Take a tour of a recently abandoned 140 year old black college. Should Historic Knoxville College be saved?

[From Wikipedia] Knoxville College is a historically black liberal arts college in Knoxville, Tennessee, United States, which was founded in 1875 by the United Presbyterian Church of North America to educate the city's free blacks and freed slaves. In addition to black students, the school also had many white students until 1901, when Tennessee passed a law forcibly segregating all schools. In 1957, Knoxville College became one of the first group of predominantly black institutions admitted to full membership in the Southern Association of Colleges and Schools (SACS). Beginning in the 1970s, Knoxville College began to struggle financially, leading to a gradual decline. In 1997, the Southern Association of Colleges and Schools withdrew Knoxville College's accreditation; enrollment dropped precipitously and the school's financial situation became dire. As enrollment plummeted, the school's debt skyrocketed and it was soon unable to pay its faculty or electric bills. Throughout the rest of the 1990s, as enrollment plummeted, most campus buildings were shuttered and abandoned, and most degree programs were discontinued. In August 2005, the school's Board of Trustees fired the school's president, Barbara Hatton. Following Hatton's removal, the school's alumni association embarked on an aggressive fundraising campaign to save the college and return it to solvency. In January 2010, the school hired Dr. Horace A. Judson as interim president. Judson implemented a new strategic plan. However, Judson soon left and the college continued to struggle. On June 9, 2014, the Environmental Protection Agency seized control of the long-shuttered A.K. Stewart Science Hall to conduct an emergency clean-up of toxic chemicals that the college had improperly stored in laboratories. In April 2015, the school announced it was suspending classes for the Fall 2015 term in hopes of reorganizing. Enrollment had dwindled to just 11 students, and the college was struggling to pay back a $4.5 million loan from 2003 and more than $425,000 to the federal government for the Stewart Science Hall cleanup. In May 2015, the school announced classes would resume in the Fall 2016 term. In May 2016, the Tennessee Department of Environment and Conservation recommended the college become a state Superfund site due to ongoing contamination concerns from the Stewart Science Hall. In September 2016, the City of Knoxville demanded that Knoxville College make repairs to fourteen of its buildings within 90 days or face condemnation. City crews subsequently boarded up the buildings. https://en.wikipedia.org/wiki/Knoxville_College

Abandoned College Campus - Chemicals and Specimens Left BehindIn this episode, we explore an abandoned historic college campus. The science building was completely full of items including vintage computers, chemicals, a...https://www.youtube.com/watch?v=fvcUFkNLwrA
66% Save it 31% Let it die 3% Other
Mazes avatar News & Current Events
3 10

If it's privately owned, taxpayers should not be forced to foot the bill. It doesn't matter if it was a black school or a white school.

@JustJimColo If it's privately owned, taxpayers should not be forced to foot the bill. It doesn't matter if it was a black...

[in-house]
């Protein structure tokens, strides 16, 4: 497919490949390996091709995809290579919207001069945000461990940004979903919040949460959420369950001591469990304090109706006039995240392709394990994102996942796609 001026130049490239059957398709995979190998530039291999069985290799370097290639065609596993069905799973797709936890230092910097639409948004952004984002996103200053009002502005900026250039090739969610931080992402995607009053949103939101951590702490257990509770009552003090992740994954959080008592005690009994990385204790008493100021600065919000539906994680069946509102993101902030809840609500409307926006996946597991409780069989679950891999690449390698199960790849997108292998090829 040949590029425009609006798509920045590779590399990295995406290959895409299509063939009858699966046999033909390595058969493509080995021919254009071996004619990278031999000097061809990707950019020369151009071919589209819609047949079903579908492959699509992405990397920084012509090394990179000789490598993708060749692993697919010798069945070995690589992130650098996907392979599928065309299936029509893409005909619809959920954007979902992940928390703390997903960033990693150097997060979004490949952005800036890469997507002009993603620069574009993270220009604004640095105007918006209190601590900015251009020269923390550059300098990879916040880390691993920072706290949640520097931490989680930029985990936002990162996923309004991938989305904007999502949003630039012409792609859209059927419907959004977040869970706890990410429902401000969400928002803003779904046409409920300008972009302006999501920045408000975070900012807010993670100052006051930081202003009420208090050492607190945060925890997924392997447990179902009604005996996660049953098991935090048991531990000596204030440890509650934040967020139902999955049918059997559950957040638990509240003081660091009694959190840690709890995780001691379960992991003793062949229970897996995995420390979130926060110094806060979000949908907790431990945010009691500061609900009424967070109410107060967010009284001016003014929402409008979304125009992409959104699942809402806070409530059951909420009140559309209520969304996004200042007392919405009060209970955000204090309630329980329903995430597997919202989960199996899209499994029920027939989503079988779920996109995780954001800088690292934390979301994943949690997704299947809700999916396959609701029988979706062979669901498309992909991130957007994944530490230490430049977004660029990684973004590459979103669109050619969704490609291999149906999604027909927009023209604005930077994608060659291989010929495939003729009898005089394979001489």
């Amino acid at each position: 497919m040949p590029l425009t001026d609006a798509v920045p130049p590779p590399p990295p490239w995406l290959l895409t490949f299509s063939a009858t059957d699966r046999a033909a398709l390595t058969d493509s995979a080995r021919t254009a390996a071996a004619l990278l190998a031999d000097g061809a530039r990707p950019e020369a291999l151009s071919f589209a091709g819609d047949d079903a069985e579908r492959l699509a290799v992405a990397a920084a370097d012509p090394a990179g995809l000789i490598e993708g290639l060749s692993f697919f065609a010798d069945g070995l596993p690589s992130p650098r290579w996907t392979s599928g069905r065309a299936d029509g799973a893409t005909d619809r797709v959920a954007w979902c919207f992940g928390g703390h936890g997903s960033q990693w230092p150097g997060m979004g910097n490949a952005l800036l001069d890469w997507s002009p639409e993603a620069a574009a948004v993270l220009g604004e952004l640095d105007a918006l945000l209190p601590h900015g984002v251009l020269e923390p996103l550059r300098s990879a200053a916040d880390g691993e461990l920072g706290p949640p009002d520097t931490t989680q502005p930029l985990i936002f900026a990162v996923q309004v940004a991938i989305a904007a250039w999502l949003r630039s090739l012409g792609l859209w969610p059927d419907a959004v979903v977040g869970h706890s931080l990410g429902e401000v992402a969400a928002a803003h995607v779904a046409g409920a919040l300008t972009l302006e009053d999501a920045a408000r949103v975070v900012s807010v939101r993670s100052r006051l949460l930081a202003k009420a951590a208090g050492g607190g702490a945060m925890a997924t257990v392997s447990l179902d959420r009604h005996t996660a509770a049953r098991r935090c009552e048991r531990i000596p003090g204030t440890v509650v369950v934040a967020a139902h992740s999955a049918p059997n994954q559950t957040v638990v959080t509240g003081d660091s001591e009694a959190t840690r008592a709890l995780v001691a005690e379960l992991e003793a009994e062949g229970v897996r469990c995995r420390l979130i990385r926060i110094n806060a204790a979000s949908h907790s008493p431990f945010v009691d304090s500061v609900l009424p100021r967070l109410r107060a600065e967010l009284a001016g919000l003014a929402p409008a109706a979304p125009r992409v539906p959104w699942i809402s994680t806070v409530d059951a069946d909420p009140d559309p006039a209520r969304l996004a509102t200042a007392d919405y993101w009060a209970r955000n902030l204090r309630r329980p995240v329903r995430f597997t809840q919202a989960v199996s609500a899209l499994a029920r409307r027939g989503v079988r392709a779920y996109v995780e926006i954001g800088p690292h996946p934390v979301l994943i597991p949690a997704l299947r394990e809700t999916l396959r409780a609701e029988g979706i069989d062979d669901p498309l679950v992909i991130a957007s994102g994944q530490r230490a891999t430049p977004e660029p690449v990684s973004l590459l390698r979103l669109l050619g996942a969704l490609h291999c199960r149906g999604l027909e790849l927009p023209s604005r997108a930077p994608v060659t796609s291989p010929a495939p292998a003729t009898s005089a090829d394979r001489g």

Trump has repeatedly stated his desire to repair America's aging infrastructure - roads, bridges and schools. But I didn't ask who should pay for it, just whether it should be done. It's a 140 year old school, I think it's a shame for it to die.

@Maze Trump has repeatedly stated his desire to repair America's aging infrastructure - roads, bridges and schools. But I...

None of us want our historical institutions die, nor do we want to see our infrastructure continue to crumble. I am sure there would be thousands of things saved if everyone had input on what should be saved. It boils down to what can we afford to save, and the wallet is empty. I know that there are building in small towns, old small town theaters that have a 100 years of history that people want to save. Which ones end up getting saved? The ones that get people together to raise the money to do it. Building and old institutions don't (and shouldn't ) get saved by taking more of peoples hard earned money. They get saved by getting enough people who care, to work to save them.

I like history

Plus, (since I cant find my comment lol) Once you demolish a historic structure....thats it! You can never have it bavck

This is in Knoxville Tennessee. When did it close down. The last time I was there it was open. I have not been in Knoxville Tennessee send 1985. They can save it. Use it for other things. The buildings do not look bad.

Bluejays avatar Bluejay Save it +1Reply

The building looks good. The inside looks good. All that mess was uncalled for. It not to far Interstate 81, 75. If I remember correctly. You can see it from the interstate. They can do something with the place for the community. The University of Tennessee could use it. There a community college there that could use it.

Bluejays avatar Bluejay Save it +1Reply

It no reason at all what they did to the buildings. I was able to watch some of the videos but it was making me sick and my wife in seeing what they did to the place. That was uncalled for. I hope they find who did it and put them away in a mental place.

Bluejays avatar Bluejay Save it +1Reply